If you are unable to work due to a long-term disability, you may be able to obtain Social Security Disability Income (SSDI) benefits. SSDI is a federal program intended to provide disabled workers with the income they need to maintain their standard of living. However, while applying for SSDI is a fairly straightforward process, getting your application approved can be significantly more difficult.
Submitting an SSDI claim can be intimidating, but claimants can simplify the process by seeking professional legal assistance from an experienced SSDI attorney. Whether you are filing an initial claim or you have been denied and wish to appeal, a qualified member of our team can help you understand Buckhead SSDI benefits and how to pursue them.
Qualifying Disabilities for SSDI Benefits
A person who can no longer work due to a disability may be eligible for SSDI after their short-term disability period ends. Those who suffer from physical and mental conditions which are included in the Social Security Administration’s list of qualifying disabilities would be automatically eligible for SSDI.
Some illnesses and conditions are not listed, even though they can prevent a person from working. Since each claim is evaluated on an individual basis, though, claimants in Buckhead whose disabilities are not listed may still be able to claim SSDI benefits.
In addition to preventing a person from working in any capacity, a disability must have lasted or be expected to last more than 12 months to qualify them for SSDI benefits. An employee who becomes disabled may be given an alternative position if they can perform its duties, but they may be eligible for benefits if that is not possible.
Filing a Claim for SSDI Benefits
Buckhead SSDI benefits are meant to help disabled individuals cover expenses incurred by their conditions. For example, injured workers could receive a portion of their previous working income on a monthly basis if their application is approved.
Claims may be submitted online, by telephone, or in person at a local Social Security office. The application process is often significantly easier for claimants who gather their necessary documents beforehand, such as tax forms and medical reports.
Applicants should also keep their disability onset date in mind, which is the date they became unable to work as a result of their condition. This date may be determined by medical reports as well as interviews with their employer and family members.
Can Family Members Receive SSDI Benefits in Buckhead?
Depending on a person’s work history prior to becoming disabled, the family members of a qualified applicant may also be able to receive SSDI benefits. Eligible family members could include spouses as well as children.
For a disabled person’s spouse to be entitled to SSDI benefits, they must either be over the age of 62 or be actively caring for a child under the age of 16. There is no age limit for caring for a child with disabilities.
Benefits for family members are generally less than what is awarded to SSDI recipients. Typically, an award for a family member will be half the amount of compensation their disabled loved one receives.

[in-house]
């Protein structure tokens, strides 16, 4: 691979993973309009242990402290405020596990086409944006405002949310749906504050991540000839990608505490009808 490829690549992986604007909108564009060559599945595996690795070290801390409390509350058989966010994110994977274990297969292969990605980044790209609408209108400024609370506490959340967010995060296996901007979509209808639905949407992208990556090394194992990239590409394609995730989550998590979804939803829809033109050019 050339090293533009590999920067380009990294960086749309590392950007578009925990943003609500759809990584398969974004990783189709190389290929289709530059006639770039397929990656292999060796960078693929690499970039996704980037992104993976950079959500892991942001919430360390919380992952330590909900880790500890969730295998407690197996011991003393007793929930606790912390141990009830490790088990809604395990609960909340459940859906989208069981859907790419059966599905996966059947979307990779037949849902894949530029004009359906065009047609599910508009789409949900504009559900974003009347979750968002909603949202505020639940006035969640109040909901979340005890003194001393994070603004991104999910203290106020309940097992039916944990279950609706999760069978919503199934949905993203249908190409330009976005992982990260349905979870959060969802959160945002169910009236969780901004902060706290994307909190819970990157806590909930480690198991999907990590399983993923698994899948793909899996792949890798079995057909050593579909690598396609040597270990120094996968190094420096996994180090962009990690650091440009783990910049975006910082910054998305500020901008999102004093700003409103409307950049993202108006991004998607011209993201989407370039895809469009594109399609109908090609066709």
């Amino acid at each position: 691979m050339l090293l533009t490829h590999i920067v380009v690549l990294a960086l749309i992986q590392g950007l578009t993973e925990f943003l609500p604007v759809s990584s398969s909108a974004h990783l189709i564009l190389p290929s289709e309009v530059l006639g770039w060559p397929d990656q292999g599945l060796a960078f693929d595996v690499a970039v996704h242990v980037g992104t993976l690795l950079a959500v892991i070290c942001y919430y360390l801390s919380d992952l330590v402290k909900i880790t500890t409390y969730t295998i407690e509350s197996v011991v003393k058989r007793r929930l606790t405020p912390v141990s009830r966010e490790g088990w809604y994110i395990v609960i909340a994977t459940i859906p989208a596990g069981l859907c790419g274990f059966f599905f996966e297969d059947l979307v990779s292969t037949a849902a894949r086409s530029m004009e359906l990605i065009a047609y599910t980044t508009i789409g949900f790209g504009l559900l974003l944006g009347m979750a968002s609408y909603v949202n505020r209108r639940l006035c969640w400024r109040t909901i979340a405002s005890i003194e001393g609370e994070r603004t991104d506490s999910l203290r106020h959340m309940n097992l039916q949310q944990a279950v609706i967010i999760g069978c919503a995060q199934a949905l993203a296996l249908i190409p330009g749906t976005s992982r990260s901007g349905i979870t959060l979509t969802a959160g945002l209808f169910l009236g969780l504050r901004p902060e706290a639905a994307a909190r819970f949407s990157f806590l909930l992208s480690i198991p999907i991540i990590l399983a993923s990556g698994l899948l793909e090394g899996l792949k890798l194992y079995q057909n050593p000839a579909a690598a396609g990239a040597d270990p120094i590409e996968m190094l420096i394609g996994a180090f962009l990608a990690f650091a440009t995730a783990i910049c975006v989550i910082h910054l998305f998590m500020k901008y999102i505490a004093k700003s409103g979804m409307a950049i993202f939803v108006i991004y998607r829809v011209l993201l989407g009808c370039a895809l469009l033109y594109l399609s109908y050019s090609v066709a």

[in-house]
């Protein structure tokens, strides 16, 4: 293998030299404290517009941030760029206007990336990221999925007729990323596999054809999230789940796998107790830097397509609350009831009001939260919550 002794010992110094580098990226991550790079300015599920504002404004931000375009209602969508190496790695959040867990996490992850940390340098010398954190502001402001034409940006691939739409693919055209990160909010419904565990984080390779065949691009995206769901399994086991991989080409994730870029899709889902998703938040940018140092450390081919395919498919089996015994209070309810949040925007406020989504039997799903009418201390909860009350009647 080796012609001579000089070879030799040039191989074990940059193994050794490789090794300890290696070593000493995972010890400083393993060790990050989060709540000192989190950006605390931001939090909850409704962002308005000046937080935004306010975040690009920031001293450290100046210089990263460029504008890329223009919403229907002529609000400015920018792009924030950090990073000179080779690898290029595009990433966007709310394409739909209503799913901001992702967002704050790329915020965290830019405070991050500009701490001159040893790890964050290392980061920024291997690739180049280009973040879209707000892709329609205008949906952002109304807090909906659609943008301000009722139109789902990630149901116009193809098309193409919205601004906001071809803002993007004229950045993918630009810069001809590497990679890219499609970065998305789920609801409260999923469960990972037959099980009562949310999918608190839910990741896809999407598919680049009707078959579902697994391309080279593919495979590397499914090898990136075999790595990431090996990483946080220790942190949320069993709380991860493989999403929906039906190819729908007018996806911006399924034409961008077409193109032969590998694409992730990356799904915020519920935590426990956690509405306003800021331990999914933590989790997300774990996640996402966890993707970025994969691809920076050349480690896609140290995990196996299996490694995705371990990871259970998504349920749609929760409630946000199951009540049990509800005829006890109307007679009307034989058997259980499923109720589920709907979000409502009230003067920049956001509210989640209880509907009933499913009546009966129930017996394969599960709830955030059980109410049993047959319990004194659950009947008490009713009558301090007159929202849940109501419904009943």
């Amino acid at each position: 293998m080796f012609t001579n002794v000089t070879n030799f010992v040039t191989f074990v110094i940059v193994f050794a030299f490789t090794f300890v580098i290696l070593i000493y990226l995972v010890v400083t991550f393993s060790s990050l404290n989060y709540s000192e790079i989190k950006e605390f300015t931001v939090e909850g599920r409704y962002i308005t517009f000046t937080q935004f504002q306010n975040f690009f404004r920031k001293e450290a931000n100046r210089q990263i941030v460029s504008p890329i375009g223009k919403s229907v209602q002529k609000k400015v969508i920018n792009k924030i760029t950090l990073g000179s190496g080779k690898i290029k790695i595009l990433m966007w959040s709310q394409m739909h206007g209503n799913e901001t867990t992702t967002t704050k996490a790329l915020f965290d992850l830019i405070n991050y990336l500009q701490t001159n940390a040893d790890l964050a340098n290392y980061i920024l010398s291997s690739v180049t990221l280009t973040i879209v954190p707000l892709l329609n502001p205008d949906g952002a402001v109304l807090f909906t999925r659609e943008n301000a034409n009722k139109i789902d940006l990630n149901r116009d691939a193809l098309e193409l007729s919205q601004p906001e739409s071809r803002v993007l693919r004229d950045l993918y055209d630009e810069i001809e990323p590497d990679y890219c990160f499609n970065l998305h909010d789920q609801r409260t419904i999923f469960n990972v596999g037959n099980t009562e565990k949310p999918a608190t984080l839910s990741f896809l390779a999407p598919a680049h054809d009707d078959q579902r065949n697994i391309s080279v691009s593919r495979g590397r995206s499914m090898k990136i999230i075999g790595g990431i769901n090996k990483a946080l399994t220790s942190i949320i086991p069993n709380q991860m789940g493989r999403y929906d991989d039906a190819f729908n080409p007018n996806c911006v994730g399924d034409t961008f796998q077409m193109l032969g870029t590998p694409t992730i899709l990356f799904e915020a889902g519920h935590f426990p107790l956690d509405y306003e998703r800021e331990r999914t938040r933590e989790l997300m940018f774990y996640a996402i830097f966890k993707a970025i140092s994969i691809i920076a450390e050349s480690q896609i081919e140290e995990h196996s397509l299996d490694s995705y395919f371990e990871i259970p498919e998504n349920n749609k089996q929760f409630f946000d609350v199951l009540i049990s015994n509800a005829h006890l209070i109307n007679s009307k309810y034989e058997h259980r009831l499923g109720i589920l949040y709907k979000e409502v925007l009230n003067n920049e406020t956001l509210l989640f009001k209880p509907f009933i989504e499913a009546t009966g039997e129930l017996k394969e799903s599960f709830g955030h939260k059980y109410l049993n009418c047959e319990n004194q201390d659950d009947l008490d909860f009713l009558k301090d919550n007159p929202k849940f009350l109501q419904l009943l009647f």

There are also caps on the maximum amount of benefits for households with multiple qualifying recipients for SSDI benefits. For more details on SSDI benefit caps, connect with one of our advocates for the disabled.
Are Benefits Available if I am Convicted of a Crime?
Under federal law, a person cannot be eligible for SSDI benefits during any which point where they have an outstanding warrant for their arrest for a felony, an offense punishable by imprisonment, or criminal charge punishable by death. That being said, SSDI benefits can be awarded after an arrest.
While benefits are generally not available for anyone who is incarcerated, family members could still be entitled to receive monthly disability compensation. An experienced Social Security disability representative in Buckhead can offer insight on how a conviction might impact a person’s entitlement to receive SSDI benefits.
Receiving a Denial
Most claims are initially denied—even those with proper documentation—but are usually approved after filing an appeal. If denied, claimants have four different opportunities to appeal:
- Claim reconsideration (review by another SSA employee);
- Administrative hearing;
- SSA Appeals Council review; and
- Federal court claim.
Most reconsiderations result in another denial, but it is wise to consult with a skilled attorney who has experience with Buckhead SSDI benefits regardless of how you wish to proceed with your appeal. Knowledgeable legal counsel can provide claimants with indispensable legal guidance during hearings and the federal court claim process.
Will SSDI Benefits Change following an out-of-State Move?
While many federal programs can vary across state lines, that is generally not the case with SSDI benefits. These benefits are awarded on the basis of a person’s work history. Because they are tied to federal payroll tax records, SSDI benefits are uniform from one state to another. Moving to another state could require recipients of SSDI benefits to update certain records, however.
Call an Attorney to Learn More About Buckhead SSDI Benefits
If you need help filing an initial claim or your you were already denied, you may still be able to obtain benefits. Denials are common, but so are successful appeals. Call our team of seasoned lawyers today to learn more about how you can pursue SSDI benefits in Buckhead.